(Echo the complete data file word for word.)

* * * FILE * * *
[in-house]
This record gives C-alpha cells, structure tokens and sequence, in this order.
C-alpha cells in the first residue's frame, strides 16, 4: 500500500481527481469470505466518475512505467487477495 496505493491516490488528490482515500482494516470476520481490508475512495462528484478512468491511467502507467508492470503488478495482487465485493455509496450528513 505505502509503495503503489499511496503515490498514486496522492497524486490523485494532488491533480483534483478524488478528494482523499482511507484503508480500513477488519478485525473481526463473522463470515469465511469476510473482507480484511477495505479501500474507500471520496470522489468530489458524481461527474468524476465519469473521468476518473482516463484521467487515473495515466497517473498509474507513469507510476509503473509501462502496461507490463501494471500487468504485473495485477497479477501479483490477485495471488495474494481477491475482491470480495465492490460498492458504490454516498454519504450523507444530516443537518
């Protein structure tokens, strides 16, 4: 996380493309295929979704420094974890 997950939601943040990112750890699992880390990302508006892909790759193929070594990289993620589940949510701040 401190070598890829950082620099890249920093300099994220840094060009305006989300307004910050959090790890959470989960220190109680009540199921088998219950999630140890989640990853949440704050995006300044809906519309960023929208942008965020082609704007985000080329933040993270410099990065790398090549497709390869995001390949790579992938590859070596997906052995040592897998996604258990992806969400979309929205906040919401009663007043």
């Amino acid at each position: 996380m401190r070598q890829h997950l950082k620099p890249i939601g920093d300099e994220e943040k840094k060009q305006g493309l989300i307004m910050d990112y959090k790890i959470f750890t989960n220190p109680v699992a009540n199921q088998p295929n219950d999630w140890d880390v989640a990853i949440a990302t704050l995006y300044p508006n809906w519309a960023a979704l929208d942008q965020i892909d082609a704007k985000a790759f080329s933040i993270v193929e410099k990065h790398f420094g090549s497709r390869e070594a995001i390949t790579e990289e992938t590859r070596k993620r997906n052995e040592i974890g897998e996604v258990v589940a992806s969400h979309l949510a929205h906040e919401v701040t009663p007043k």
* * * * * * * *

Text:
[in-house]
This record gives C-alpha cells, structure tokens and sequence, in this order.
C-alpha cells in the first residue's frame, strides 16, 4: 500500500481527481469470505466518475512505467487477495 496505493491516490488528490482515500482494516470476520481490508475512495462528484478512468491511467502507467508492470503488478495482487465485493455509496450528513 505505502509503495503503489499511496503515490498514486496522492497524486490523485494532488491533480483534483478524488478528494482523499482511507484503508480500513477488519478485525473481526463473522463470515469465511469476510473482507480484511477495505479501500474507500471520496470522489468530489458524481461527474468524476465519469473521468476518473482516463484521467487515473495515466497517473498509474507513469507510476509503473509501462502496461507490463501494471500487468504485473495485477497479477501479483490477485495471488495474494481477491475482491470480495465492490460498492458504490454516498454519504450523507444530516443537518
């Protein structure tokens, strides 16, 4: 996380493309295929979704420094974890 997950939601943040990112750890699992880390990302508006892909790759193929070594990289993620589940949510701040 401190070598890829950082620099890249920093300099994220840094060009305006989300307004910050959090790890959470989960220190109680009540199921088998219950999630140890989640990853949440704050995006300044809906519309960023929208942008965020082609704007985000080329933040993270410099990065790398090549497709390869995001390949790579992938590859070596997906052995040592897998996604258990992806969400979309929205906040919401009663007043």
């Amino acid at each position: 996380m401190r070598q890829h997950l950082k620099p890249i939601g920093d300099e994220e943040k840094k060009q305006g493309l989300i307004m910050d990112y959090k790890i959470f750890t989960n220190p109680v699992a009540n199921q088998p295929n219950d999630w140890d880390v989640a990853i949440a990302t704050l995006y300044p508006n809906w519309a960023a979704l929208d942008q965020i892909d082609a704007k985000a790759f080329s933040i993270v193929e410099k990065h790398f420094g090549s497709r390869e070594a995001i390949t790579e990289e992938t590859r070596k993620r997906n052995e040592i974890g897998e996604v258990v589940a992806s969400h979309l949510a929205h906040e919401v701040t009663p007043k």